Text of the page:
Ullo John, Gotta New Motor?

Ullo John, Gotta New Motor?

Well, it’s not exactly new, but I wanted to acknowledge the new car in my life.
Well, it’s not exactly new, but I wanted to acknowledge the new car in my life.

My in-laws gave up their Mitsubishi Galant 2.5 V6 EXi, so that we might have something to get about in, rather than on.
My in-laws gave up their Mitsubishi Galant 2.5 V6 EXi, so that we might have something to get about in, rather than on.

She’s a lovely car, but 3 things have needed attention in the last few months.  Worrying times?
She’s a lovely car, but 3 things have needed attention in the last few months.  Worrying times?

Okay, I’ll stop the tiresome repetition, but it’s my little homage to Alexei Sayle’s lyrics from which the title of this post is taken.  It’ll mean nowt to many readers, so here’s a slice of 1982 pop nonsense:

The Galant, now carefully tucked up in the car port below where I write, is about 16 years old (I think) and has some 140,000 kms on the clock; she’s got a 4 speed automatic gearbox and runs beautifully, with that lovely V6 growl I first knew when I was the proud owner of an Alfa Romeo 164 way back in the 90s.  I hope I’ve not just put the mockers on her, but since she’s getting on a bit, it’s only reasonable to expect a few little problems, and I often catch myself thinking that I may end up stranded somewhere, unable to call the RAC, AA or Green Flag (other breakdown services are available).  Actually, do they even have an equivalent in Taiwan?

Several months ago, late one Friday evening, we set out to buy a camera from the Taiwanese version of Curry’s about a mile or so from home.  As I pulled up to park, the gear selector went all floppy.  My stomach flipped with that queasy feeling of doom, and I pictured major repair work and enormous wads of $NTs to get it sorted.  This was going to be painful.

A few weeks ago, the indicator lights started clicking at double speed, so I knew that a bulb had blown and quickly ascertained that to change the bulb I’d need to remove the light unit.  I have no tools here.  We made our way to the Mitsubishi dealer as I anticipated further $NTs for a job I could do myself quickly and cheaply, given different circumstances.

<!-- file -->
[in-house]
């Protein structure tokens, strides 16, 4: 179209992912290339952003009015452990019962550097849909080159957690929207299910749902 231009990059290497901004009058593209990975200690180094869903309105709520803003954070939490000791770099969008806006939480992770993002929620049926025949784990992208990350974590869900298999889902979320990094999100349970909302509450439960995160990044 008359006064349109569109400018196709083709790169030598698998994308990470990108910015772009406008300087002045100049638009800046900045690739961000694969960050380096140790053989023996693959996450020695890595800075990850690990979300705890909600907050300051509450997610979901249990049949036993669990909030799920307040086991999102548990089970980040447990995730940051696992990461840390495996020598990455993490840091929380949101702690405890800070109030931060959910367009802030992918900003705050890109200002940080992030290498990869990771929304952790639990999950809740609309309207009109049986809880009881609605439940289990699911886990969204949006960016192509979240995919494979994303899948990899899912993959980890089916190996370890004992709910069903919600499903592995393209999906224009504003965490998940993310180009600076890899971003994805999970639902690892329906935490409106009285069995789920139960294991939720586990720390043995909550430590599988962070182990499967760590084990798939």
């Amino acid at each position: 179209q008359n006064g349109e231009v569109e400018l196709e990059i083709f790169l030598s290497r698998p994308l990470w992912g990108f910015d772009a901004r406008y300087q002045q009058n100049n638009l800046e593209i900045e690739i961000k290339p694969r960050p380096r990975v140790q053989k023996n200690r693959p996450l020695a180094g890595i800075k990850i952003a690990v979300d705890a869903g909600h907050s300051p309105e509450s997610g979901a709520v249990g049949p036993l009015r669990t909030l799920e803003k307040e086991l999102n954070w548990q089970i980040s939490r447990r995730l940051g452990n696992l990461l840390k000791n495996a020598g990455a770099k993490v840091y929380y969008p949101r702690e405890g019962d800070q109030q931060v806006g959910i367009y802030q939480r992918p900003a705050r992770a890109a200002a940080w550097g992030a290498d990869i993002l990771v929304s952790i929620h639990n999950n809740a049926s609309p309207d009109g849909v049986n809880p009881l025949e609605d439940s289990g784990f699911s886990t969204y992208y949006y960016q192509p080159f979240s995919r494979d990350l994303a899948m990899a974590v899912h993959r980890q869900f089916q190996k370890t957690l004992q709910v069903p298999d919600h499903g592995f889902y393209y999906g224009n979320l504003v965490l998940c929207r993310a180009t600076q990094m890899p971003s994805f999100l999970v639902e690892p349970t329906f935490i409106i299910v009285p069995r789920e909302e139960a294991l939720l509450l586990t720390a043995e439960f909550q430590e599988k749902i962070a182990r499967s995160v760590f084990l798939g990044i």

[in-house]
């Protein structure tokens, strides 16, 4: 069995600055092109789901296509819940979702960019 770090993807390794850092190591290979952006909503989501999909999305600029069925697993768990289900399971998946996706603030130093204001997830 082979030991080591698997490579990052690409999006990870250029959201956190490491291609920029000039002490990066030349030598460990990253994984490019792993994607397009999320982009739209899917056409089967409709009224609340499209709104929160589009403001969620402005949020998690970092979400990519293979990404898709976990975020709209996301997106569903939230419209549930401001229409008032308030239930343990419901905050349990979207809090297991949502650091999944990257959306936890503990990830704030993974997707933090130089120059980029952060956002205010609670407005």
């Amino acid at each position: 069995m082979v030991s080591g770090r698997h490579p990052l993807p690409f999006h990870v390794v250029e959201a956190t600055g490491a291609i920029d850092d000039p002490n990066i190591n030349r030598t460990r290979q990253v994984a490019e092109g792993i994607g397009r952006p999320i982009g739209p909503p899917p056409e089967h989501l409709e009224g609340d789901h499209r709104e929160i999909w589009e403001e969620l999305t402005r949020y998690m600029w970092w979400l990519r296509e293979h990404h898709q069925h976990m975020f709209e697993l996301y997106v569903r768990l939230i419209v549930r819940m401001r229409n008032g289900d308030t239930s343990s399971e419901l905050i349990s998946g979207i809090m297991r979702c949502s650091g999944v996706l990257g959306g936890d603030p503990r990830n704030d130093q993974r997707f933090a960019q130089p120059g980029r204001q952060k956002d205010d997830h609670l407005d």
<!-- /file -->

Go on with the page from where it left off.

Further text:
Last Sunday evening, we decided to get into the Christmas spirit, so a short drive to the delights of Costco seemed appropriate.  As we settled in to the car, we quickly unsettled ourselves as the motor would not turn over.  The battery was as flat as a pancake.  Funnily enough, at breakfast that morning, I saw the face of Jesus looking back at me.  Here’s the proof:

Image

Turnin-Shroud-type-incidents aside, we had to get rolling.  Our neighbour gave us the number of a local garage.  5pm, Sunday evening.  More $NTs.  The chap said he’d be right with us.  He turned up within 5 minutes and his portable battery did the job of getting us going, but he warned us that a short drive to Costco would not generate enough charge, and told us to call him later if we found ourselves stuck on Level B1 with the bonnet up.  Sure enough, we did; he came again and we made it home with only a short delay.

The cost of all this has now reached the grand total of three hundred and ninety six.  396.  Dollars.  New Taiwan Dollars.  That’s just over 8 quid.  New gear shift switch (supplied and fitted at the roadside): $200.  Light bulb (supplied and fitted at the dealer): $96.  Two call-outs to get car started (home and car-park): $100, with the first one done without any charge.  The battery has gone for a re-charge at a local garage.  They want just $50 for the privilege.  Just for a bit of perspective, when my battery failed in England the cost for getting the AA/RAC (I forget which) to come and help us (with Ming heavily pregnant we had little choice) was in the region of £150.  It really is a different world.

The pancake incident reminds me of another revelation from a some years ago.  One week, as we trawled around Sainsbury’s, we decided to try a tub of spread instead of our usual Anchor salted variety dairy product.  It was on offer and looked like a good buy.  Next morning, while my slice of hot toast waited in eager anticipation, I removed the top from the tub and was amazed to see that the spread left behind a perfect image of Christ on the underside of the lid.  Ming was thoroughly unimpressed and she turned to me with a look of disbelief across her face:

“I can’t believe it’s not Buddha!”

More picture/wordage based hilarity to follow shortly.

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